When my brother was alive, he tried to take a dig at me by pointing out one of the myriad embarrassing things I did in my drug days. That’s okay. I took as many digs at him. It’s what you do when you love each other. At least when you’re a dude, from the East Coast: you show your love by ribbing and riding, viciously at times. Anyway, I was, like, “Man, I put that shit in a book. You really think I care?”

Of course I care. I care about everything. Deeply. It’s how I write. And that is what I do. I write.

While Justine was away, I bribed Holden to keep the house clean by letting him stay up late so we could have movie nights. (Yes, I know my wife will read this. No, I am not worried. Like our last therapist, the Earth Mother told her, “Hey, you married a writer.”) And I must tell you: despite missing my lovely wife, having an immaculately clean house for ten whole days was glorious, especially to an OCD’d mutherfucker like me. I’d do it all again.

One of the movies we watched was (surprise) a Rocky film. Rocky Balboa. Despite being the laughably 6th installment, the film is surprisingly good. I mean, really fucking good. Rocky is now old, widowed, basically estranged from his son, and he can’t move on. He’s still got something … in the basement.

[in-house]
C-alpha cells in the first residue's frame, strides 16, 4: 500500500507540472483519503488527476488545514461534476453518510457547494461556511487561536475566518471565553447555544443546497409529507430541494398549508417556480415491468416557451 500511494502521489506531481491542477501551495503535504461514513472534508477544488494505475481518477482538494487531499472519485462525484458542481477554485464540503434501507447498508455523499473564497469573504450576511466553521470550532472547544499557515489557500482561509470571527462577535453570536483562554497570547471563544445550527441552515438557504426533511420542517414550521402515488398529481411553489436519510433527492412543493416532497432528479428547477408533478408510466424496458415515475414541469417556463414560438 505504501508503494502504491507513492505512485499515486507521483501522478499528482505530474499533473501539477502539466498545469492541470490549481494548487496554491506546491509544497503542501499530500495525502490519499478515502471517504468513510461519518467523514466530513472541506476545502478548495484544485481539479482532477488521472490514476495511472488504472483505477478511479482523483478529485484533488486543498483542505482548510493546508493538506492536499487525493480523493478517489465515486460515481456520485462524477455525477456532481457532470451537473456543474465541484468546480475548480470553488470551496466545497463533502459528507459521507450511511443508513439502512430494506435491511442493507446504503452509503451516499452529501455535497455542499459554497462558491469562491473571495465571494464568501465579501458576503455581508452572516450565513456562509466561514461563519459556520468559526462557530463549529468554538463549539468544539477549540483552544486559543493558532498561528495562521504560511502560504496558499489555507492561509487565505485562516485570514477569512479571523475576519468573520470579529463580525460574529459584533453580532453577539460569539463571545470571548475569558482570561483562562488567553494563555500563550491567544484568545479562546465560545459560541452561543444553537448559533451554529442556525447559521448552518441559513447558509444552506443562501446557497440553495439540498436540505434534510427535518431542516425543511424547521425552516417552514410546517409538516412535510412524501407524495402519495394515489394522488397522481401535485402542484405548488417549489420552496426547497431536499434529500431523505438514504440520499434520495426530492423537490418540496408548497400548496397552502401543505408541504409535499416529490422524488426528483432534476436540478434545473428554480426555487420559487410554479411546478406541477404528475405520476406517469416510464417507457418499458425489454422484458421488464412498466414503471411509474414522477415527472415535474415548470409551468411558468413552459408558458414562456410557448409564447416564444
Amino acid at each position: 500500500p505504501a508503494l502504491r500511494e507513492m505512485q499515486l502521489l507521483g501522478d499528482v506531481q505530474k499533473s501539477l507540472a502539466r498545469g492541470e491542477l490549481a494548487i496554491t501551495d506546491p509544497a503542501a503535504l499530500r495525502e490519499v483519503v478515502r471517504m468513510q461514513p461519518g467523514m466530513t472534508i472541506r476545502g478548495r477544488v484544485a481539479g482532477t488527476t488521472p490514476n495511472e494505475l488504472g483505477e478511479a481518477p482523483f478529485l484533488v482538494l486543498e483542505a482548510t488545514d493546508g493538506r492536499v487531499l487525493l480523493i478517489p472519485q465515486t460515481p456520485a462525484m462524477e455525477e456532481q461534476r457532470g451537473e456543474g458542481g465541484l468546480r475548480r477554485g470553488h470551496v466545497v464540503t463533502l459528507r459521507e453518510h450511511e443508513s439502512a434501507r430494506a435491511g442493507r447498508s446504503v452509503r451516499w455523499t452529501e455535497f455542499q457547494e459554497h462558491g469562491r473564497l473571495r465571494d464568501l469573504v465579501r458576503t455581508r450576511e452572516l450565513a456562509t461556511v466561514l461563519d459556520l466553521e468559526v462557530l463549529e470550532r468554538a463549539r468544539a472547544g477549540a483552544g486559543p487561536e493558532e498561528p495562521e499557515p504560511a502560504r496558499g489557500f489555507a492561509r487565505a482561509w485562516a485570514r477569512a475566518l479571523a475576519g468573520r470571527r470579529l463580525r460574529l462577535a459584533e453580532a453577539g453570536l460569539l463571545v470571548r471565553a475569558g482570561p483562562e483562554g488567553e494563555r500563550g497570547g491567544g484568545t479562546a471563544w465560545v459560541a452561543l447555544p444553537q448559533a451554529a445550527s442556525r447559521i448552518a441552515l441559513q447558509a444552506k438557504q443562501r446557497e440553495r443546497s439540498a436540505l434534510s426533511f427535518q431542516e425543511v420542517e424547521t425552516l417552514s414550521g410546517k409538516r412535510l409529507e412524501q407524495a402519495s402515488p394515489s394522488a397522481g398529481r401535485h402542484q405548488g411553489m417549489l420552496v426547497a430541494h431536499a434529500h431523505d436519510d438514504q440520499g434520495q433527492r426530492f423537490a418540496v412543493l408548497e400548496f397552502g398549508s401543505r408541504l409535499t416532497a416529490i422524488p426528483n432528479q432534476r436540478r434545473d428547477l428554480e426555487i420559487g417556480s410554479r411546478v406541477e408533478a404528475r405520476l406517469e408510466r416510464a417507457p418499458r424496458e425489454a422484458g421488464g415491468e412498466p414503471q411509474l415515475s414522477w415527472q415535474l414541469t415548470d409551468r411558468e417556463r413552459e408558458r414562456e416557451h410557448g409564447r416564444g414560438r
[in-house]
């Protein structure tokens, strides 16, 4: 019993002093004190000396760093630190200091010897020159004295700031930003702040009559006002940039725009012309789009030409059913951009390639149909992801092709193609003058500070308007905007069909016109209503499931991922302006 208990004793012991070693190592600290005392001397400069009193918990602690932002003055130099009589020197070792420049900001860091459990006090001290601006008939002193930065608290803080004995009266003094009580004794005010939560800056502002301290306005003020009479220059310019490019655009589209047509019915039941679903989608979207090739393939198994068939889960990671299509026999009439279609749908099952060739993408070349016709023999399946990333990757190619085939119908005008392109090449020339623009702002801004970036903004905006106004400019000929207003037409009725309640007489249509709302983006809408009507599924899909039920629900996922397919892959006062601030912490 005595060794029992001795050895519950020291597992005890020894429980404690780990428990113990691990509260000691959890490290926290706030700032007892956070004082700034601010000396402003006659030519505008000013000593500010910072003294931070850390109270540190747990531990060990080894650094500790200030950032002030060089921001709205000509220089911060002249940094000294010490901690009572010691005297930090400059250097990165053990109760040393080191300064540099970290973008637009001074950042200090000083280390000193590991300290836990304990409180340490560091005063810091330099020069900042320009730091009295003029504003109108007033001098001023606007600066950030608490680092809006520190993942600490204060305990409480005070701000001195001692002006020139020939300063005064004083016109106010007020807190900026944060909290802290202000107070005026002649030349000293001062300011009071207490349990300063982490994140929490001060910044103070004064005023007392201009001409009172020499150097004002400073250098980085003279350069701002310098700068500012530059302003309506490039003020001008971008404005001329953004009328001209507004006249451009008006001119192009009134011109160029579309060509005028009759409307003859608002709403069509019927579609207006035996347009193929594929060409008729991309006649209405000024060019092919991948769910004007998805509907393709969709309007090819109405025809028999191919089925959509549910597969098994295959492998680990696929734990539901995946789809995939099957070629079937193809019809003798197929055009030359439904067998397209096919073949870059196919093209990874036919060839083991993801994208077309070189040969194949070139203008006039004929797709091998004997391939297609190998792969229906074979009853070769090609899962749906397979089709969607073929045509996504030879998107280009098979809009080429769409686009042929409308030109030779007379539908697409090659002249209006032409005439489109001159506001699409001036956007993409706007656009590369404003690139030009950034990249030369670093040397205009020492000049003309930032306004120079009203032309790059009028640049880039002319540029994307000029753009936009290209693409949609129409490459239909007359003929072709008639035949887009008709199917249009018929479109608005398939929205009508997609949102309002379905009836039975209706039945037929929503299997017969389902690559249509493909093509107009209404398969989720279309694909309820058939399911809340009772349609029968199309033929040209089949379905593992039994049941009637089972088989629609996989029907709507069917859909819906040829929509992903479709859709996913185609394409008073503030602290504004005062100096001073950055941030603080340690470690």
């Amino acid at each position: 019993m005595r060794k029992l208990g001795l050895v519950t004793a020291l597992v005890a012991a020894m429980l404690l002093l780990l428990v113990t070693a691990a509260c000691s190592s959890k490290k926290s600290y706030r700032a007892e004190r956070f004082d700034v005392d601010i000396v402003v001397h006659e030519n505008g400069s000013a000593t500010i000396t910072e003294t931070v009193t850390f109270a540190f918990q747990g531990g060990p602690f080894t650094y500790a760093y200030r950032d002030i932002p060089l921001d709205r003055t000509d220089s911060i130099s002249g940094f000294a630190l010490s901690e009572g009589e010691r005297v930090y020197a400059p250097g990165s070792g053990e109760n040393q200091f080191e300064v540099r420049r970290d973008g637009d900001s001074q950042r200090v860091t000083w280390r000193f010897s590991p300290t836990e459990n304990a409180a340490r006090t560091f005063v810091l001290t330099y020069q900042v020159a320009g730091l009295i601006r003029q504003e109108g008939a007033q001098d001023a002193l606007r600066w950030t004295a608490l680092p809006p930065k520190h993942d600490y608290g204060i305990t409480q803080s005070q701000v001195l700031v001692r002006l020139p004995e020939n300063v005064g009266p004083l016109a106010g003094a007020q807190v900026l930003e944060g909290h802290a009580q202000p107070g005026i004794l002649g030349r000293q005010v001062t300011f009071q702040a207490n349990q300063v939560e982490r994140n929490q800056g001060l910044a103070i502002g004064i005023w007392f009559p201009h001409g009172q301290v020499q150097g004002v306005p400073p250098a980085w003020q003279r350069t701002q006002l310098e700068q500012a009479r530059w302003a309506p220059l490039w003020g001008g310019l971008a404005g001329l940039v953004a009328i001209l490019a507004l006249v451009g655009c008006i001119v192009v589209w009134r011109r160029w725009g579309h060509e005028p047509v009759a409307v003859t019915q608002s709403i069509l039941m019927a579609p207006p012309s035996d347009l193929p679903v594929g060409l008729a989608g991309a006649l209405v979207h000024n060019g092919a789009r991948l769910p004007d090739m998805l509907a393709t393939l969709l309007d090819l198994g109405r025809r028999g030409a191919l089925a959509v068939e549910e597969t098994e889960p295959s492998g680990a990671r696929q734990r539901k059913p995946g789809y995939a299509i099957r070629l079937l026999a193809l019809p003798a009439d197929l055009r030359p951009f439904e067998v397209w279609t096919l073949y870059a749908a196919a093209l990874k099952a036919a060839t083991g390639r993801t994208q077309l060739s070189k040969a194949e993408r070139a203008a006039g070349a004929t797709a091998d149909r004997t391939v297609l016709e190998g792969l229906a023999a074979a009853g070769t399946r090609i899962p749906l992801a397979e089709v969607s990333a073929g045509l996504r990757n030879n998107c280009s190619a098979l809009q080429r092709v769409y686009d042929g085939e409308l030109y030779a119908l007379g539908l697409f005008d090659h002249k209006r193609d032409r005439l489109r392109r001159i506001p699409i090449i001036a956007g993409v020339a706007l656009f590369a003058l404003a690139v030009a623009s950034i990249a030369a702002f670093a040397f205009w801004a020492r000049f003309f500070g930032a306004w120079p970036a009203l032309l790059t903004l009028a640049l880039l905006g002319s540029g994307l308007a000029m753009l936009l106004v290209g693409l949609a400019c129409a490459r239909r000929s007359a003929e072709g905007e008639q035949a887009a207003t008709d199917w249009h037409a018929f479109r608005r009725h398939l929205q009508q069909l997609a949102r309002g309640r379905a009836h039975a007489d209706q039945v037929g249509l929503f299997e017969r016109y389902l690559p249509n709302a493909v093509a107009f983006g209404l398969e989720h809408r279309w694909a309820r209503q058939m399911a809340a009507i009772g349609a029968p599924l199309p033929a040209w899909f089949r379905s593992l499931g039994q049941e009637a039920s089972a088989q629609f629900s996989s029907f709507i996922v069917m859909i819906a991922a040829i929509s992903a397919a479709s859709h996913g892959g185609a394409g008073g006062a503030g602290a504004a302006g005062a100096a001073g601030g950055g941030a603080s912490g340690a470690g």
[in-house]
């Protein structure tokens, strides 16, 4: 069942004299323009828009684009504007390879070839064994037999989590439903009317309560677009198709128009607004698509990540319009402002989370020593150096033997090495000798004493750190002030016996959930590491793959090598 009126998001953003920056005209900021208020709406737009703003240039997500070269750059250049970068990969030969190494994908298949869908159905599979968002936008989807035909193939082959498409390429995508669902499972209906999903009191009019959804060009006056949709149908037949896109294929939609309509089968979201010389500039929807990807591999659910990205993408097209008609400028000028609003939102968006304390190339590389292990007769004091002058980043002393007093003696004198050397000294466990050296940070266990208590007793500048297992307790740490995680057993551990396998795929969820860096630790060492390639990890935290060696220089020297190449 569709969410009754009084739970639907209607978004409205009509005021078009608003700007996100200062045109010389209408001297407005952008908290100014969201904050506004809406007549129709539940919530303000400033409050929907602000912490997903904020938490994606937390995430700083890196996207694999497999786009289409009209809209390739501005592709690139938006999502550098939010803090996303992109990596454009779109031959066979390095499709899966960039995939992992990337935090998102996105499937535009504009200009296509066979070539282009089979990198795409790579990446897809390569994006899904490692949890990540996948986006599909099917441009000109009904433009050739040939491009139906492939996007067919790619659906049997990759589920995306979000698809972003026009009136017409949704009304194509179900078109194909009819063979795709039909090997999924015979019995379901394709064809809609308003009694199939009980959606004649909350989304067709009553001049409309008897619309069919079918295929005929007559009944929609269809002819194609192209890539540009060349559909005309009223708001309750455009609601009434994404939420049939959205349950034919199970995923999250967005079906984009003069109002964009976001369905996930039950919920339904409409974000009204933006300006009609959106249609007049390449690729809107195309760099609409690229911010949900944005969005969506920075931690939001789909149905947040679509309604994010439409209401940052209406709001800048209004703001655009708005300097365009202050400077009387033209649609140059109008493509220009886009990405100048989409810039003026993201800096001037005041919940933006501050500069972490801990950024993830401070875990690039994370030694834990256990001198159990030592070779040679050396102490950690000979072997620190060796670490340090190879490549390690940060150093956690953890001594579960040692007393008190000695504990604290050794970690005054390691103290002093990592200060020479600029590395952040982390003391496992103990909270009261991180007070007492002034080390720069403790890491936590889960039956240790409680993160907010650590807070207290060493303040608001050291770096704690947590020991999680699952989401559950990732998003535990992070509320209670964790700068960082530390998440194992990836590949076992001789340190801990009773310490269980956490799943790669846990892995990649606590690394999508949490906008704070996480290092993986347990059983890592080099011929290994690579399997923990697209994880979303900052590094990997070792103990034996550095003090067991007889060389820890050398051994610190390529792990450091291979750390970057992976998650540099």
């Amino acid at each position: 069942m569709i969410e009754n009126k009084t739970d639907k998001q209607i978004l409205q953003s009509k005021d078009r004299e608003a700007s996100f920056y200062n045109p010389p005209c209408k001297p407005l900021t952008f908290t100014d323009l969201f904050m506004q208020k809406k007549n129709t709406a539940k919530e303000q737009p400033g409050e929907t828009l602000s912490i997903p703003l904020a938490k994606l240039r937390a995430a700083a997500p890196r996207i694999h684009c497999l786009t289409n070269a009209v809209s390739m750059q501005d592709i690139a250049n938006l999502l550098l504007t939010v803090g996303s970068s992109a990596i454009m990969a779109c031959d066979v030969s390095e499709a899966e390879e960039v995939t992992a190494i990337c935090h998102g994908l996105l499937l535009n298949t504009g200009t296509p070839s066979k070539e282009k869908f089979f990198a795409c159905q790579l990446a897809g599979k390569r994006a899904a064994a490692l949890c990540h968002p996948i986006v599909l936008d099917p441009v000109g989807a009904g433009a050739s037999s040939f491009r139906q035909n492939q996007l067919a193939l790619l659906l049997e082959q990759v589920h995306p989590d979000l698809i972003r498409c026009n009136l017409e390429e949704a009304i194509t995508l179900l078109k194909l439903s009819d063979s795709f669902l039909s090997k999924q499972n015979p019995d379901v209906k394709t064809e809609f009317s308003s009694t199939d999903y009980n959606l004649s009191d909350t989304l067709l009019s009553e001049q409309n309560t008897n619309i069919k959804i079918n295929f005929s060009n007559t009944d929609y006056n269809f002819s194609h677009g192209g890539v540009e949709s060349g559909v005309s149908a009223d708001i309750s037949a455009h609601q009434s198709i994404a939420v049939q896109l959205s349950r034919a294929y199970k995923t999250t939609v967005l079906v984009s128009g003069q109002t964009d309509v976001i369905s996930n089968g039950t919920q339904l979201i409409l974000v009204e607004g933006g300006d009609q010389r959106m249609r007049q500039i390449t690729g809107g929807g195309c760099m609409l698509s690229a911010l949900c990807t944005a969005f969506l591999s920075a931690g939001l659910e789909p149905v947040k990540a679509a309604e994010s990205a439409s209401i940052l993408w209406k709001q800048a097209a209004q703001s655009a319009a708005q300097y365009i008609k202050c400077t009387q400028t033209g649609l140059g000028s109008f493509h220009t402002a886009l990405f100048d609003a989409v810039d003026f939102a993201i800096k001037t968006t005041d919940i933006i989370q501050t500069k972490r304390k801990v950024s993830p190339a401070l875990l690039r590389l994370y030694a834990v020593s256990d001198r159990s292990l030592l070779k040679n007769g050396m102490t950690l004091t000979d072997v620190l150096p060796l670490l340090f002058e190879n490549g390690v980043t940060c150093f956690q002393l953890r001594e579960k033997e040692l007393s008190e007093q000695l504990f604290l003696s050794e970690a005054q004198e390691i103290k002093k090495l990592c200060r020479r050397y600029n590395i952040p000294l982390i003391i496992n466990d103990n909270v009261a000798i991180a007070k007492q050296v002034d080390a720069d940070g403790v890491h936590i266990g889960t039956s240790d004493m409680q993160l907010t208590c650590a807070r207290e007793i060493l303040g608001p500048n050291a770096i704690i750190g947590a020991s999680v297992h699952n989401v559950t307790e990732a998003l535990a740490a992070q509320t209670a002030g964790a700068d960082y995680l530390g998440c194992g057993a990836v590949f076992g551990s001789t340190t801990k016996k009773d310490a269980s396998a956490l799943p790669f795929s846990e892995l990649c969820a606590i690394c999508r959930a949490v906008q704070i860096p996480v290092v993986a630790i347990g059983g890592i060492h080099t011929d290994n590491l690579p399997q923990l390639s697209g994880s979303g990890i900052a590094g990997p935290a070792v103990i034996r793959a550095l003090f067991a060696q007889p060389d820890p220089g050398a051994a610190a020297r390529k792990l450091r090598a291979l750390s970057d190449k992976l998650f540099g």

I’m not going to rehash the plot. But watch it. Seriously. Even if you aren’t a boxing fan. Because, outside of the shitty 3rd through 5th installments, these movies have never been about boxing.

There’s a scene with Little Marie (from the original), and now Rocky, in his 50s, wants to fight again. Of course, being as old as he is, people keep trying to talk him out of it. It’s her response that is important here. Little Marie says to Rocky, “If this is something you got to do, then you do it. Fighters fight.”

Writers write. That’s the point. All this … crap … going on inside of me right now, from my brother dying, to my career (feeling like it’s) spiraling, is the direct result of not writing, not having a direction, not feeling a hope for the future. Up until now I’ve always had the hope of the e-mailman. Because submissions were out. Good news could come in any day. But I’m not submitting anymore. I have nothing new to give. And I say this, while still reassuring, I cherish my boys every day. Every minute with them is a fucking gift. And I laugh. And I love. And I will never hang that fucking sign in my house. I’m okay. I’ll be fine. I’ll eventually get an agent, a new book, hit big as I want. Or at least I’ll keep chasing, keep … navigating … that busy road. Maybe I never make it. But so what? I’ve got everything I need here, my family, my heart; I’m holding up fine. This is my baseline, neurotic, anxious, relentless, yearning. In the meantime, to keep my sanity, I’ll write. Even if it’s for a book about being a dad I never submit. Even if it’s only sporadically here. I’ll write because … writers write.

Crossroads

If you are a fan what I do, feel free to stick around. If you’re not, well, I guess you wouldn’t be here in the first place. A blog, at least mine, can border on confessional, a diary entry, and after 16 no one wants to read that shit. At the same time, I don’t have a point to this, other than I need to keep writing, because the mind is a muscle; and the one thing worse than exercising is coming back to exercise after a long layoff. That’s not true. I exercise every day, and I rather enjoy it. At least compared to the rest of my life, which is fraught with annoyances, from minor to gripping.